Hello, we think your child has leukemia but we aren’t ever going to really tell you for sure. The oncologist and the residents came by a few times during the course of the day apologizing saying they hadn’t heard from the pathologist yet. No worries, I am the mother of 7 sons. I got this patience thing down.
Then I ain’t gots no more patience. I walked out to the nurses station and politely asked that they page the oncologist again because ummmm hello! It’s 6pm! Give me the specimen, a microscope and google and I’ll tell us within 5 minutes whether it’s leukemia or not! How hard is this? Shortly after the oncologist came by again, apologizing saying that the pathologist had apparently long since left for the day but did not put in a note as to the findings of the biopsy. It would be morning before we would know.
To be sat down, patted sympathetically and told on a Thursday night that your child probably has leukemia and to still not know definitively by Monday night was well…..challenging. If it’s not leukemia, great! If it is, let’s get this show on the road, but for the love could we please figure it out one way or another. Tuesday morning went by…..no word. Tuesday lunch went by…..no word. Finally by midday Tuesday I was sitting out in the hallway when the oncology resident came round the corner. As I caught her eye and began to stand to walk toward her she spoke two words….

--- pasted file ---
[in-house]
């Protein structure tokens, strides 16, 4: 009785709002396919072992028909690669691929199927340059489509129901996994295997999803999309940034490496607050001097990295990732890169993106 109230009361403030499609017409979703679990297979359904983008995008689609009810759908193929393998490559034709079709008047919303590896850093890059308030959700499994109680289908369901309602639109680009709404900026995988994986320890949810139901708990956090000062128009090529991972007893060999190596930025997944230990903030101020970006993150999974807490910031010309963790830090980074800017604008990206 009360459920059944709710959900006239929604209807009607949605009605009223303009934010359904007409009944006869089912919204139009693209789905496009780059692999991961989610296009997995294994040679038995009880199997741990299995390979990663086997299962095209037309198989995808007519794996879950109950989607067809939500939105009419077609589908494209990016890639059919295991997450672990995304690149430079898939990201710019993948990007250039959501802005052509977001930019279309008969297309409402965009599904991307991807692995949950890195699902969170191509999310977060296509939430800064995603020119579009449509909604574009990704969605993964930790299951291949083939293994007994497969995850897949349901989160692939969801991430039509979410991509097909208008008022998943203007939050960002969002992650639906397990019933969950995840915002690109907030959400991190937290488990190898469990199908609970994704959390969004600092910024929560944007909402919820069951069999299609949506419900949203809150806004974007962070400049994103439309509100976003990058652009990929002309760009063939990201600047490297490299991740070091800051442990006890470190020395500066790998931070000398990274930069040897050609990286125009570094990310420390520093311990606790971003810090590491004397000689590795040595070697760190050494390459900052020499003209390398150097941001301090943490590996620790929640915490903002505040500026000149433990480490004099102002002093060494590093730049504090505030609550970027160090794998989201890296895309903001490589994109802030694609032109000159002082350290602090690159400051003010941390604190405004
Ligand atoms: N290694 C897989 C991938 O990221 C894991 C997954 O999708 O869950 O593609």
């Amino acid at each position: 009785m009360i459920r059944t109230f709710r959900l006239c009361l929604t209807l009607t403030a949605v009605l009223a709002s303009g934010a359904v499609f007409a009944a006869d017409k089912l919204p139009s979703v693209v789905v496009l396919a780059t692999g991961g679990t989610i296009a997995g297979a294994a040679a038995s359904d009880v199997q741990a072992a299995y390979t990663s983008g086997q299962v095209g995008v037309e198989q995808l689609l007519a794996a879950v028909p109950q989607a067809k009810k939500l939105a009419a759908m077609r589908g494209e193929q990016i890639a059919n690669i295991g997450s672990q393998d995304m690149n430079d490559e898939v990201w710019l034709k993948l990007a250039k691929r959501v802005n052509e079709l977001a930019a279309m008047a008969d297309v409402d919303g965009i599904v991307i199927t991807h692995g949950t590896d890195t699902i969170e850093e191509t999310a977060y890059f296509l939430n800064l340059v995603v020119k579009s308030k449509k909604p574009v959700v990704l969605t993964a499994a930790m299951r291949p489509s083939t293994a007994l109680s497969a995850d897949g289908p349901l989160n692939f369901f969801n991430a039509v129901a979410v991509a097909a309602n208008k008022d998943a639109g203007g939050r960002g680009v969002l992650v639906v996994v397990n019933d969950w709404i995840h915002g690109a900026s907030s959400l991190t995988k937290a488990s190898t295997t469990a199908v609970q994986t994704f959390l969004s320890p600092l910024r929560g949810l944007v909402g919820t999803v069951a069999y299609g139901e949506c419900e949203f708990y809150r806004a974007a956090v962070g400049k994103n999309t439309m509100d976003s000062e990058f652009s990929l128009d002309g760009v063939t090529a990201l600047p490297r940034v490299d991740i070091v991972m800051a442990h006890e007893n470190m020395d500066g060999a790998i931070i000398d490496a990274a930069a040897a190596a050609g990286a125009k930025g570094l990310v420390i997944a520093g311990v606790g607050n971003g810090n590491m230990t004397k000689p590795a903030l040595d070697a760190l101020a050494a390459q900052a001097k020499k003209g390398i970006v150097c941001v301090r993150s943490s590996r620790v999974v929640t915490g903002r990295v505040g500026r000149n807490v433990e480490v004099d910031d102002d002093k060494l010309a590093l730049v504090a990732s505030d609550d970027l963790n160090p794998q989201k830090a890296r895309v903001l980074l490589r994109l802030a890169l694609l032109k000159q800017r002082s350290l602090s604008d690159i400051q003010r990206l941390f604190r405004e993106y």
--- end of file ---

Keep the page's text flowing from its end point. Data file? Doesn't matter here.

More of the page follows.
And it’s here that I get to the point of this rather lengthy story.
No leukemia. To God be the Glory, He answers prayers.
But ultimately if it had gone the other way, let us say Leukemia. To God be the Glory, He answers prayers.
His Glory, His Sovereignty, His Presence does not shift or wane depending on a diagnosis.
His calling doesn’t change with the opinion of a physician
It does not shatter depending on the results of a cath, or a biopsy or a…..anything.
It does not does not does not diminish when my road becomes rough
And His glory certainly does not become less with a leukemia diagnosis.
He is good. He is worthy of praise. He is faithful to hear us. But as I said before bringing Joshua home, if he lives, praise be to God. And if he dies, praise be to God!
Because here is the thing…
I’m confused by the perception that continued life on this earth is where the victory is.
If we really believe what we say we believe about His unfailing love for us, if we believe what we say we believe about Heaven and what awaits those that are sealed in salvation through the cross, through the blood, if we really believe that GLORY awaits us why do we tend to only offer the praise in life on this earth? It almost seems backward. In life we praise the Lord… but it seems we often forget to praise Him in earthly death.